She doesn’t slump, but sits upright. Her arms and legs aren’t as spastic. And, most importantly, Mila is more alert. She’s listening carefully when she’s spoken to, and laughs when things are funny. She’s aware of the world around her.
“She’s just here, now. She’s present,” Vitarello said.
It’s still early, and Yu cautions that his team will understand more about Mila’s progress in the coming months. It’s tough, on a molecular level, to measure how the drug works — the cells most affected by the lethal protein buildup are in the brain.
Because Mila’s specific mutation is so rare, it’s unlikely milasen can be used on its own to treat other children with Batten. There’s a chance, however, it may help others who carry the same retrotransposon somewhere in their genome, so Yu’s team examined another 500 full genomes, just to see if a similar retrotransposon would pop up anywhere. So far, they’ve been unable to find one.
Still, Yu’s team, and Vitarello, hope that drug development might be similarly fast-tracked for other diseases, and other children.
“Right now, we’re bushwhacking through the trees, because there is no clear path,” Vitarello said. “But Mila’s story, I hope, is breaking some ice — so that something similar could happen for other children with a lot of different diseases. There’s no reason it can’t — one step at a time.”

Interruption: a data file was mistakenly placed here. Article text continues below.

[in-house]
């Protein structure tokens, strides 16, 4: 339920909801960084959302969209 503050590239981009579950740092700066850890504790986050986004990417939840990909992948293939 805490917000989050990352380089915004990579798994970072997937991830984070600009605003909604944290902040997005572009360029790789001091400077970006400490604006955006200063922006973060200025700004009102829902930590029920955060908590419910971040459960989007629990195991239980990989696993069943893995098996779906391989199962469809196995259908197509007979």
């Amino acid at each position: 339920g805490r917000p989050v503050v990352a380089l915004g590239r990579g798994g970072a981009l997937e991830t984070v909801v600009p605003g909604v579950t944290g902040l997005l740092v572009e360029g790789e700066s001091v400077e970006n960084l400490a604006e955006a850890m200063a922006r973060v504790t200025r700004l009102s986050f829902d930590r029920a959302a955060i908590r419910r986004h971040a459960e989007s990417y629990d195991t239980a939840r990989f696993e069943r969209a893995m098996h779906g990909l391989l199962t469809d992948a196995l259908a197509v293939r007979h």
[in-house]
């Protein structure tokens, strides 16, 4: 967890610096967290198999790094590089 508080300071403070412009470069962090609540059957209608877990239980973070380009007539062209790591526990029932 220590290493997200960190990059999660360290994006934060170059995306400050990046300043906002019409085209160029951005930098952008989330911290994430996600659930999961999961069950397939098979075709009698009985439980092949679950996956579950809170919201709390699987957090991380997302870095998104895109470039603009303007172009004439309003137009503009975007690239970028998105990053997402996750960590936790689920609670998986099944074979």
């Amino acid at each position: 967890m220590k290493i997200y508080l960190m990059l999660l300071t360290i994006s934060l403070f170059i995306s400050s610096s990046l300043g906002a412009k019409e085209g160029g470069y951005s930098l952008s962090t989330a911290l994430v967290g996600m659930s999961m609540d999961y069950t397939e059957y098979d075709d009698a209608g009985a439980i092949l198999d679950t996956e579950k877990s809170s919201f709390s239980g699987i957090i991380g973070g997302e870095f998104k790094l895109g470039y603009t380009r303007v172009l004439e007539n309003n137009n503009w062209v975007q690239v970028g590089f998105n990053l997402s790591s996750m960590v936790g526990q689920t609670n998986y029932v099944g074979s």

Tamar Grossman, director of translational medicine at Ionis Pharmaceuticals, is less hopeful. Her company developed Spinraza, and she said during a public conversation at last week’s American Society of Human Genetics conference in San Diego that the breakneck pace at which milasen was developed will be hard to replicate.
“The uniqueness of this program is N of 1: It’s one patient, one disease — a unique situation,” Grossman said.
As soon as you have more than one patient, she said, the FDA requires a placebo-controlled trial, and a natural history trial — tracking patients who might have a predisposition for developing the disease, she said.
“I’m sorry to disappoint,” she said. “But it can’t happen next week.”
There’s also the matter of cost. Although Yu declined to say how much Mila’s treatment cost, funding came from the Batten foundation, Boston Children’s, and Yu’s own research funds.
Vitarello acknowledged the “stars did align for Mila’s treatment.” A sick girl’s proactive family found a physician who had the ingenuity — and funding — to take a deep dive into her condition. A groundbreaking new drug, Spinraza, had just months prior been approved — and served as inspiration, and a template, for Yu’s team to follow.
“It’s amazing, and inspirational, but it has a context,” said Jannine DeMars Cody, founder and president of the Chromosome 18 Registry & Research Society and a professor at University of Texas Health Science Center at San Antonio. “It’s 30 years of parents and scientists working to create the context so something like this could happen so quickly.”
An earlier version of this story incorrectly described the amount of money Vitarello raised. It also incorrectly described the precise target of milasen.